Kalanchoe pubescens (incl. K. aliciae)

Although the plants are very variable in almost all respects, they are always completely and densely covered with white to reddish hairs (except the inside of the flowers).
They have erect to creeping stems, 0.5-1.2 m tall and with egg-shaped to round leaves 16-40 cm long and 0.6-3 cm wide, often with an auriculate* base. The upper leaves are stalked, the ones near the base without stalks.
The inflorescenses are 15 cm wide and produce bulbils; the flowers have 1.4-3 cm long tubes and are red, pink, or yellow, often with red stripes.
 The species occurs in central, eastern and northern Madagascar, usually on damp or wet rock surfaces.
Several varieties have been described, but they are not upheld in the Illustrated Handbook of Succulent Plants.

*auriculate: with small roundish or ear-like appendages.

Plants photographed in June 2017


Operculicarya (part 2, O. pachypus)

Here the trunk is only to about 1 m tall and to 50 cm in diameter, conical to irregularly pyramidal, with silver-grey bark.

The branches are hairless, often strongly zig-zag and frequently terminating in a sharp spine; the leaves are 1.5-3.6 cm long with 3-4 (sometimes 5) pairs of leaflets which sometimes touch each other.
The flowers are yellowish-green.

The species has a limited distribution around Toliara, at altitudes from sea level to 500 m, growing in dry thickets on limestone. It is known from only 5 localities and considered endangered. This situation is exacerbated by collection of wild plants.

This species was only described in 1995 and before that time was usually misnamed O. decaryi.

 

Operculicarya (part 1, O. decaryi)

Operculicarya consists of 5 species of deciduous shrubs or small trees with conical or irregularly swollen trunks, warty-bumpy bark and gnarled branches. The genus is endemic to Madagascar and belongs to the Anacardiaceae, a family of over 800 species mainly occurring in the tropics and subtropics, including well known crop plants such as pistachio, cashew nut and mango.

O.  decaryi is the most widespread of the genus and occurs in dry forests in the southwest and south of the island.
It can be a small shrub or a tree, up to 6 m or more tall, with tuber-like roots*. The trunk may be parallel-sided, bottle-shaped or conical, is up to 1 m in diameter and has silver-grey or dark grey bark.
The twigs are slender, more or less straight to strongly zig-zag; young ones sometimes hairy. The leaves are 2.5-6 cm long with 4-9 (usually 5-7) pairs of leaflets, which do not touch each other.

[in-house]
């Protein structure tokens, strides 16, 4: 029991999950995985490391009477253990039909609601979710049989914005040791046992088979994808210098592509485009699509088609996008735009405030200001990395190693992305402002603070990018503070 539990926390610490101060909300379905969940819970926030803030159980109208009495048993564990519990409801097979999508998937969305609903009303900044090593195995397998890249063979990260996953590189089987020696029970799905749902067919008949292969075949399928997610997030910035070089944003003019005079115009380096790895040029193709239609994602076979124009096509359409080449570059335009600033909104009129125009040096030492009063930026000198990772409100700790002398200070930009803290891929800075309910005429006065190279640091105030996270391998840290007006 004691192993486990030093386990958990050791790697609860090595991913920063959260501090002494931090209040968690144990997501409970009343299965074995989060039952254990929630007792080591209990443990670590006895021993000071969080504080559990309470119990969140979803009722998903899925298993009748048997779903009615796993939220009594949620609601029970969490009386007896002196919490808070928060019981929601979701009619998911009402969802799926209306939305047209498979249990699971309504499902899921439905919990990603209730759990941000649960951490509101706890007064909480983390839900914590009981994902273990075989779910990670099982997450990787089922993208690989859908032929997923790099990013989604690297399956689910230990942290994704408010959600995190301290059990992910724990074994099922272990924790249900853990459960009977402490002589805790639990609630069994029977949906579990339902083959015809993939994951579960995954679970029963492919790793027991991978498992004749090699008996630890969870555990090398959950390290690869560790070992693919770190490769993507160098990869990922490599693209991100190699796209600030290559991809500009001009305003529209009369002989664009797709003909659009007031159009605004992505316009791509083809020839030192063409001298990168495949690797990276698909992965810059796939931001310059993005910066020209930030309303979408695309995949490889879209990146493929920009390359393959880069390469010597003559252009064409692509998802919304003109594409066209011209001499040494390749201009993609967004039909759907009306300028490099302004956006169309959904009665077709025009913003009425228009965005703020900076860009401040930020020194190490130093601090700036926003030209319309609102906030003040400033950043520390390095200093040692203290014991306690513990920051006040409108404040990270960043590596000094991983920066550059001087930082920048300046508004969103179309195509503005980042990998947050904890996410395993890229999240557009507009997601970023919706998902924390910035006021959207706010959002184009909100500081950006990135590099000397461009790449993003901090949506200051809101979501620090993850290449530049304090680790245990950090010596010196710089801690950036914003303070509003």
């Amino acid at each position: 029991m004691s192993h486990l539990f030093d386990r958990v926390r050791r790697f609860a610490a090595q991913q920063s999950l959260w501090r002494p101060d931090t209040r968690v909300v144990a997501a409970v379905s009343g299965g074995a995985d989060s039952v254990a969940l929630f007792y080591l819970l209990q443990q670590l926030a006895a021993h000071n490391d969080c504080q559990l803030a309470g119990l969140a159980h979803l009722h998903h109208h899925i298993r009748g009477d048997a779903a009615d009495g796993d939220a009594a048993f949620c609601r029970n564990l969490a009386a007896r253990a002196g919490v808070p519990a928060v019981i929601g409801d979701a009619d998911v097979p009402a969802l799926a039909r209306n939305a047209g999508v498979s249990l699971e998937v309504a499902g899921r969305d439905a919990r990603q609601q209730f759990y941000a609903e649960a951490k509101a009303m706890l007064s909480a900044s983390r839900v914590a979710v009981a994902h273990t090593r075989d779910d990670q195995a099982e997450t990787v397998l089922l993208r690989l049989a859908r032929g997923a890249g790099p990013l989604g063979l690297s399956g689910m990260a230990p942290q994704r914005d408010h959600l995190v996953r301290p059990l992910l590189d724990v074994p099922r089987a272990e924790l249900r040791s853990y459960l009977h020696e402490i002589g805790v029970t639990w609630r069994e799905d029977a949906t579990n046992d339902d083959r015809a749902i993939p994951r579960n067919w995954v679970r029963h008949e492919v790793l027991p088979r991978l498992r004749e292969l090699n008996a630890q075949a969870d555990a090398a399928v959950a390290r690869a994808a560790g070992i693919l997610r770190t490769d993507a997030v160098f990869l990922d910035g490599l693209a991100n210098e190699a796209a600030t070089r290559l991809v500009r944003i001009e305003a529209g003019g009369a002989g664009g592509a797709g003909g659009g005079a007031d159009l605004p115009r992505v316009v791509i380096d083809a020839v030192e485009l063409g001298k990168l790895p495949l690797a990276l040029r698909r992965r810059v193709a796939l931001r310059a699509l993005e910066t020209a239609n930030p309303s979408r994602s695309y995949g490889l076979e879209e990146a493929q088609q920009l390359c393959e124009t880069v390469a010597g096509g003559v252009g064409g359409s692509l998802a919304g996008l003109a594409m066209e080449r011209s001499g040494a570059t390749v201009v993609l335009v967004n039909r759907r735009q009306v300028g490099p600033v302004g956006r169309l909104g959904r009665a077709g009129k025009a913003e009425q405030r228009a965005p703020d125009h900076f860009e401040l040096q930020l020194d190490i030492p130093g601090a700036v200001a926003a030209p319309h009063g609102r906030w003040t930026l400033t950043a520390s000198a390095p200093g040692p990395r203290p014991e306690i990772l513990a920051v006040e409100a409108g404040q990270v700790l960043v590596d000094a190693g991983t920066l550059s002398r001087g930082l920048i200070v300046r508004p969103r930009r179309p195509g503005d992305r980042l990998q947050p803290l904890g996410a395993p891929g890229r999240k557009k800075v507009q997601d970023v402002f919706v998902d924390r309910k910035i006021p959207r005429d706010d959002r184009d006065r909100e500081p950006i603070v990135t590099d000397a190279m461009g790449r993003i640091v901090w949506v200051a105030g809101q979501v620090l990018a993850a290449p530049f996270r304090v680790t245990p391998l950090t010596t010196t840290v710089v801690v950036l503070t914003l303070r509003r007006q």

The bright to dark red flowers are either male or female.

Like O. pachypus, the plants are becoming increasingly rare in the wild and are listed in Appendix II of CITES.

* these can be used for root cuttings.

 

Xerosicyos danguyi

In the wild (the dry spiny forests of western and southwestern Madagascar), one often sees these plants growing on top of shrubs and small trees.
The climbing or creeping branches are up to 5 m long; they bear few tendrils, which are branched at their tips and grey-green leaves, which are 3.5-5.5 cm long and 2.5-5 cm wide.
The inconspicuous flowers are greenish-yellow.

Aloe macroclada (part 1 of 2)

Over a period of hundreds of years, a great part of the original forest vegetation of Madagascar’s Central Plateau has been destroyed by annual burning.
The resulting savannah-like grasslands are very poor in species. A few succulents can survive the fires, either because they have very thick and fleshy leaves, e.g. the subject of this post, or because they hide underground  (such as geophytic Euphorbias, see Euphorbia primulifolia).

A. macroclada is an impressive plant with its leaves up to a meter long and 17-22 cm wide at the base. In winter, the stemless rosettes are adorned with (usually single) inflorescences which in old specimens may be up to 2.5m tall. The many flowers are 2-2.5 cm long and 2 cm wide at the mouth.
It is probably the most widely distributed of the Madagascan Aloes, from 200 km north of Antananarivo to Fort Dauphin in the far south, usually at altitudes between 1200 and 1500 m.

Euphorbia capsaintemariensis

There is only one place in the world where this species is known to occur: Tanjona Vohimena, the southernmost tip of Madagascar*.
On this stark, wind-swept limestone terrace about 100 m above sea level, the species occupies an area of less than a km².
Old plants possess a large turnip-shaped root to 30 cm long and to 10 cm wide, topped by a densely branched crown to 30 cm in diameter. In habitat the branches creep along the ground as a result of the constant wind; in cultivation they are more or less erect.
The leaves form rosettes at the tips of the branches, they are to 25 x 8 mm in size and  green to red-brown.

* The old name for this is Cap Sainte Marie, which explains the specific epithet.

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Plant in cultivation; scanned slide

Pachypodium horombense

In the dormant state, without leaves and flowers, this species is difficult to distinguish from P. densiflorum and P. rosulatum. They share the same habit: low, multi-branched shrubs up to 1.5 m in diameter and up to 1 m tall.

P. horombense is named after the Horombé plateau in the southern highlands of Madagascar, where it often occurs in great numbers on granite rocks.
The inflorescence has an erect peduncle of no less than 60 cm tall, with broadly cup-shaped flowers 1.7-2.3 cm in diameter.
According to Werner Rauh in his great book on the succulents of Madagascar, this is:
“the most beautiful Pachypodium species in cultivation”.

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